How much are you going to need in a given year? Past sales history is a good starting point, but the best way to determine quantity is by thoughtful forecasting based on the planned marketing or sales initiatives and a look at the latest market demands. This point is best served through a production line or SKU level, this can be a tricky but critical process. The gives an accurate measure of the total buy, but not how much to carry at any one point.
The more frequent the order, the less inventory you need to carry as you can always replenish it more regularly. But more orders can lead to higher piece-prices and more freight costs and may violate vendor minimums. But, the less frequently you can order or replenish, the greater necessary inventory minimum is understood in order to meet common demand.
If you can order a package on Monday and receive as much as you require by Wednesday, then lead times are simple and not a determining factor. But often lead times can be long and variable. Lead time can vary for a number of reasons including:
- Type of product (Commodity vs. custom)
- Total available suppliers (Many vs. few)
- Location of supplier (Local vs. international)
- Buying power of the purchasing company (Big vs. small business)
If there are longer lead times, then more precision is necessary for planning, resulting in one of the main reasons many companies tend to have larger inventory supplies.
The more uncertainty in the supply chain, the great the cost of failure and the more likely a company will carry more inventory for that emergency situation. There are many factors that contribute to uncertain, some include:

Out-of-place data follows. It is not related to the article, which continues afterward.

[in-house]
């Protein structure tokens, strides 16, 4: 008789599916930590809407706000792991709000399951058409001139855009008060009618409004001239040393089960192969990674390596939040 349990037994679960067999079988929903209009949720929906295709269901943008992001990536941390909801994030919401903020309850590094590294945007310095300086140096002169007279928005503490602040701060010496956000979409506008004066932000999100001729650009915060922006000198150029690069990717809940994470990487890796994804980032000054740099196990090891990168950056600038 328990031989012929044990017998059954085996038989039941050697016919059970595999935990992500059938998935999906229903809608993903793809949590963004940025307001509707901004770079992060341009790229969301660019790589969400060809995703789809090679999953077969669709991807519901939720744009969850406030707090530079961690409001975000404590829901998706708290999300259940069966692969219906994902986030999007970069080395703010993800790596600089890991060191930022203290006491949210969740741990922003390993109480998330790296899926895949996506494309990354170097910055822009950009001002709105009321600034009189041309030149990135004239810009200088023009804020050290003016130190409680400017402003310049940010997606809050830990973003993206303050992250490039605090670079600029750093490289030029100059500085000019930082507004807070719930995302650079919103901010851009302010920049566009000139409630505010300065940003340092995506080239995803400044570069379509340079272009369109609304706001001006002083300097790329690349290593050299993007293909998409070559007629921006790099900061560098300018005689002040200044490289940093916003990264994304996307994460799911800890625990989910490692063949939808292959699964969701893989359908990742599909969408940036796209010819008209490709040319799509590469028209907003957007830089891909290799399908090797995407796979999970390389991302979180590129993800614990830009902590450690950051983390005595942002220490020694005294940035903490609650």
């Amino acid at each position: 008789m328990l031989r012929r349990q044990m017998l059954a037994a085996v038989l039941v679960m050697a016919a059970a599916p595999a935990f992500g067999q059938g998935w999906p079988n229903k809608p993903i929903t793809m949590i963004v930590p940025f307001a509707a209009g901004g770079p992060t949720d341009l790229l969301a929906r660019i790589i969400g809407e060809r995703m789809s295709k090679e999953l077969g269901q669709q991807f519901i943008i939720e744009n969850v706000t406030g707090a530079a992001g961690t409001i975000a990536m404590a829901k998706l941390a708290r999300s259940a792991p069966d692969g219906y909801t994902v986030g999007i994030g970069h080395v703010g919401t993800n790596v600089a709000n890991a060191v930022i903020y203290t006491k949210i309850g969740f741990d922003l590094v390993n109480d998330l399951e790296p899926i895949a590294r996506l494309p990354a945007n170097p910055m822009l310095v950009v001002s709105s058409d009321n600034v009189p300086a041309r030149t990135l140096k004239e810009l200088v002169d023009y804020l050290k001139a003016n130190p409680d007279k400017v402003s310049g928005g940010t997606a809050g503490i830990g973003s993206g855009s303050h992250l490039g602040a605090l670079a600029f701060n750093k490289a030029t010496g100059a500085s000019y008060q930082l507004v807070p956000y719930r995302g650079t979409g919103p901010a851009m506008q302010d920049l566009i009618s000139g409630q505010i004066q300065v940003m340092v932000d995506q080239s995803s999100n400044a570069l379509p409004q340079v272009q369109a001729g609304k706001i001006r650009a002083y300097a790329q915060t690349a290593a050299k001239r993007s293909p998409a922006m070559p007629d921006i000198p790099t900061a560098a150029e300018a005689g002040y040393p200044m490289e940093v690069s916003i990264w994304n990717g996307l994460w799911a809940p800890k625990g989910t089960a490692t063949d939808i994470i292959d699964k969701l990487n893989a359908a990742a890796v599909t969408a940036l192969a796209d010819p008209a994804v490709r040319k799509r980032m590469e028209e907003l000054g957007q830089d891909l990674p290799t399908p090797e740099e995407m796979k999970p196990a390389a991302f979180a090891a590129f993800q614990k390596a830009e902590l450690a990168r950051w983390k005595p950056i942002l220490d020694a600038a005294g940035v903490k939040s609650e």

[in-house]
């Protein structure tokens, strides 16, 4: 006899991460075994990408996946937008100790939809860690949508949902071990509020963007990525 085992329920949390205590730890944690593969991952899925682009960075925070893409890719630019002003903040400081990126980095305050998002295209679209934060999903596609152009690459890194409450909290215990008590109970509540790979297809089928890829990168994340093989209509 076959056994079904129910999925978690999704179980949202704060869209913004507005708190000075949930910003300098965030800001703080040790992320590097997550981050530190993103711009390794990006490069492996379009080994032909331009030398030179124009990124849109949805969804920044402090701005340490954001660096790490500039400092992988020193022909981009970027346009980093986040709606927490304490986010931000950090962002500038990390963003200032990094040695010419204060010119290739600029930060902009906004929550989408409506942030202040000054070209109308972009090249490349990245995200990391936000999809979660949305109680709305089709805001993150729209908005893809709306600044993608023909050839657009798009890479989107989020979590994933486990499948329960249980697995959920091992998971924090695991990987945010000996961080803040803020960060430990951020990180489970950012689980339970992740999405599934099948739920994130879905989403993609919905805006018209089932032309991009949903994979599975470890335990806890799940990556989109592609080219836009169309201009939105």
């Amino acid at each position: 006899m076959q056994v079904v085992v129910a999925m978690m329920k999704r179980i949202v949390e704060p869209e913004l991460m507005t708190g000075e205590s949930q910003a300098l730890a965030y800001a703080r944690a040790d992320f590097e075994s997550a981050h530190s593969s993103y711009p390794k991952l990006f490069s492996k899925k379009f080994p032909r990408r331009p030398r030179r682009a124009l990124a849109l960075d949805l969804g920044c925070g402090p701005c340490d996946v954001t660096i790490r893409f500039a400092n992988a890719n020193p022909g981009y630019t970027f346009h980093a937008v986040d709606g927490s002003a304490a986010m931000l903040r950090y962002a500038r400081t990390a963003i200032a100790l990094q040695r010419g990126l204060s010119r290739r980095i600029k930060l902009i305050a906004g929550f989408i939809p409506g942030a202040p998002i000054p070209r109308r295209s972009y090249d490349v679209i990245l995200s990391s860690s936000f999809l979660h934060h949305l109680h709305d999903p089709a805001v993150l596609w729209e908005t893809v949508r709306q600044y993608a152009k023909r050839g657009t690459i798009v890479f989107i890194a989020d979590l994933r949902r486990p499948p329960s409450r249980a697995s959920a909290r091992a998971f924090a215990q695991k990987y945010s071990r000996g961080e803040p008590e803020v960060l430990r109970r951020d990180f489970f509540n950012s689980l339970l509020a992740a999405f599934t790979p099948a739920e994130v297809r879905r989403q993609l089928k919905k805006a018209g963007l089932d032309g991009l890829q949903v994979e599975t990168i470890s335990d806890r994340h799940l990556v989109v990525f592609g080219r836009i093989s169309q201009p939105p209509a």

- Variability to supply lead times
- Initial quantity concerns
The inability to manufacture due to out of stock inventory can lead to a “cost of failure” such as customer dissatisfaction, consumer loss of loyalty, and overall brand impairment. Safety stock is the insurance against supply chain miscalculation in inventory planning.
Identifying the amount of inventory to have on hand does not mark the end of inventory optimization. There are still many ways to bring inventory levels down by find alternate places to locate your assets.
Where To Start?
Effective inventory management is a cross-functional issue. From finance to marketing, sales, procurement, manufacturing, and warehousing, all have a role across the entire organization and have means to improve inventory ROI.
The cross-functional team needs to consider the questions outlines here in regards packaging, raw material, and finished goods inventories:
Each business has different dynamics and imperatives, and need to assess their business meticulously. Determining how much your inventory really needs will give insight to optimization based on other corporate needs. The functional expertise can help unlock the savings opportunities outlined in this article. But, be sure to keep your mind open for new opportunities in your supply chain.
We will go a little bit further passed the surface to determine new ways of reducing your inventory cost through ERP implementation. Essentially making the entire process discussed in this article that much easier to determine and develop a money saving plan. Lets see if I can convince you that ERP systems make life easier and can raise your profit margins.